— Personal Recollections • Charlotte Elizabeth

... who shall, by speaking or writing, assert or maintain that any person or persons, other than the general assembly of this colony, have any right or power to impose or lay any taxation on the people here, shall be deemed an enemy ...
— Little Journeys to the Homes of the Great, Volume 7 - Little Journeys to the Homes of Eminent Orators • Elbert Hubbard

... said she, receiving the assurance in the same equable manner that she might have heard him assert it was a fine day, or a wet one, "I have been making up my mind not to let this bother worry me. That wretched old maid Deborah went on to me with such rubbish this morning about leaving you, about leaving Verner's Pride, that she vexed me to anger. I came home and cried; and ...
— Verner's Pride • Mrs. Henry Wood

... think it smart to be skeptical; they talk as if it were an evidence of larger intelligence to scoff at creeds and to refuse to connect themselves with churches. They call themselves "Liberal," as if a Christian were narrow minded. Some go so far as to assert that the "advanced thought of the world" has discarded the idea that there is a God. To these young men I ...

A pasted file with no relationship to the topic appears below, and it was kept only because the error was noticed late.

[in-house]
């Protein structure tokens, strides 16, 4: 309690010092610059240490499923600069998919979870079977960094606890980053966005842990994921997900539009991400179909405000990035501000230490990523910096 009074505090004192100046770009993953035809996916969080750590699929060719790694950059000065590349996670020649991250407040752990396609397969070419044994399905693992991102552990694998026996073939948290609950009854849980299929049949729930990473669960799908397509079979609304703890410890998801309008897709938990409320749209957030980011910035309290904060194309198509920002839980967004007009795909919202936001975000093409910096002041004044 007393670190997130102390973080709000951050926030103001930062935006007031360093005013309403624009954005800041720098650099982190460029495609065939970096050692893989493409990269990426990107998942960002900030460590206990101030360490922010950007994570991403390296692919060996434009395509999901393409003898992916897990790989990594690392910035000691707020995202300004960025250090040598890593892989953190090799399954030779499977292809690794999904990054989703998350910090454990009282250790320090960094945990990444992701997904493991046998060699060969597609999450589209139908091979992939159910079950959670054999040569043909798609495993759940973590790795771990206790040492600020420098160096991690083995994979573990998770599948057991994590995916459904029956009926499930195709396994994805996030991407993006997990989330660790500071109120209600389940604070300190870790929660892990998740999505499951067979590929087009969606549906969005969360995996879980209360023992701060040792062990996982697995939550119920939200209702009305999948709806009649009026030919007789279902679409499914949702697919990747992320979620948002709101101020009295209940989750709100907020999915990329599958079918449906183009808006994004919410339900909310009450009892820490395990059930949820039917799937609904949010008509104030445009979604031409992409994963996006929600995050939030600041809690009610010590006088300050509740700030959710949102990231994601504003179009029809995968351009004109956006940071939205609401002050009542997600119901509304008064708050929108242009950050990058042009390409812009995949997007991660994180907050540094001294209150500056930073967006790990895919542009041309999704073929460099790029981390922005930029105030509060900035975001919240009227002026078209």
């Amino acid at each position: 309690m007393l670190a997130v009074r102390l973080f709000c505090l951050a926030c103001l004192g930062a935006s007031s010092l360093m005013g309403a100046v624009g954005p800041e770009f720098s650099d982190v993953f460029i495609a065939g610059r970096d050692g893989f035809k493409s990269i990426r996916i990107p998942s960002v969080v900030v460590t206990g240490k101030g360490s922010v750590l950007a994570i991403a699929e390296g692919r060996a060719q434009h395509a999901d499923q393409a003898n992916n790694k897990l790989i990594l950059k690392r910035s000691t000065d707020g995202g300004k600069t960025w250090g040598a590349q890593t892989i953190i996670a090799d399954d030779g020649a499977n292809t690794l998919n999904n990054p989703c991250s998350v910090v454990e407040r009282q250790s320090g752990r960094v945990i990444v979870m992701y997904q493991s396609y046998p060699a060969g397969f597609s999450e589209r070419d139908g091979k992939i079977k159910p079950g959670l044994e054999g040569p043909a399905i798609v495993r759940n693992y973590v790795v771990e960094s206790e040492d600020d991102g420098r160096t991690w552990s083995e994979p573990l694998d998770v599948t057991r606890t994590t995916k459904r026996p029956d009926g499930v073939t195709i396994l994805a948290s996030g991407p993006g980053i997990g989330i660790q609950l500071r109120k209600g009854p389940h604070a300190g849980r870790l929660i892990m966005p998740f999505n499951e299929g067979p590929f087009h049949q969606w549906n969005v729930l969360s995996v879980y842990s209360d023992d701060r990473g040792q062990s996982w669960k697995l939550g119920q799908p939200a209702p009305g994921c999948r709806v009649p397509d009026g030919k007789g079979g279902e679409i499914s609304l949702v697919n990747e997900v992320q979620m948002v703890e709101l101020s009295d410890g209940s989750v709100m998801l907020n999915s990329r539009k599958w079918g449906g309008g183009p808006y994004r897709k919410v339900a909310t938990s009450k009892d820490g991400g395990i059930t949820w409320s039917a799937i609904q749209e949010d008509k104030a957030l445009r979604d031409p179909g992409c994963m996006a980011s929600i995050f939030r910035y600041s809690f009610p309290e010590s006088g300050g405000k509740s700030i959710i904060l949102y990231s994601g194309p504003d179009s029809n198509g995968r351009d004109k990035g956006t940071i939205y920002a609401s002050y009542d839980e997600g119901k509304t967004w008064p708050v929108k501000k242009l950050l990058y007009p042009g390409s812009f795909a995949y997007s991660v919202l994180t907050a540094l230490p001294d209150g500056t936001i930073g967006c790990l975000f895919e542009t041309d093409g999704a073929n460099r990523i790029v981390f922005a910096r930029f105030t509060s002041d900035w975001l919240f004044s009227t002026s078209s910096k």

— The Art of Public Speaking • Dale Carnagey (AKA Dale Carnegie) and J. Berg Esenwein

... reverence for the Constitution (save in so far as it applies to Ireland) knows no bounds; and Mr. Lynch has expressed the view that it would be a good idea if Ireland were specially represented at the Peace Conference, in order that her delegates might assert her right ...
— Mr. Punch's History of the Great War • Punch

... glad," said he, "for Pasquale Solara does not like strangers. Were he here he might refuse to exercise hospitality towards this wounded man and his companion, even though they are, as they assert, friends of Luigi Vampa." ...
— Monte-Cristo's Daughter • Edmund Flagg

... filled the place of the quarry, it was my destiny to solve this problem, and I assert with confidence that the progeny of earth can produce no more hideous noise. It had come near to us, and in the desolate silence of the night the hellish harmonies of its volume seemed terrific, yet I could discern the separate ...
— Ayesha - The Further History of She-Who-Must-Be-Obeyed • H. Rider Haggard

... hair, a large foot,—[Elizabeth bestowed a pair of her shoes on the University of Oxford; their size would point to their being those of a man of average stature.]—and a powerful hand, while Mary, on the contrary, with her beautiful ashy-fair hair,—[Several historians assert that Mary Stuart had black hair; but Brantome, who had seen it, since, as we have said, he accompanied her to Scotland, affirms that it was fair. And, so saying, he (the executioner) took off her headdress, in a contemptuous manner, to display her hair already white, that while alive, however, ...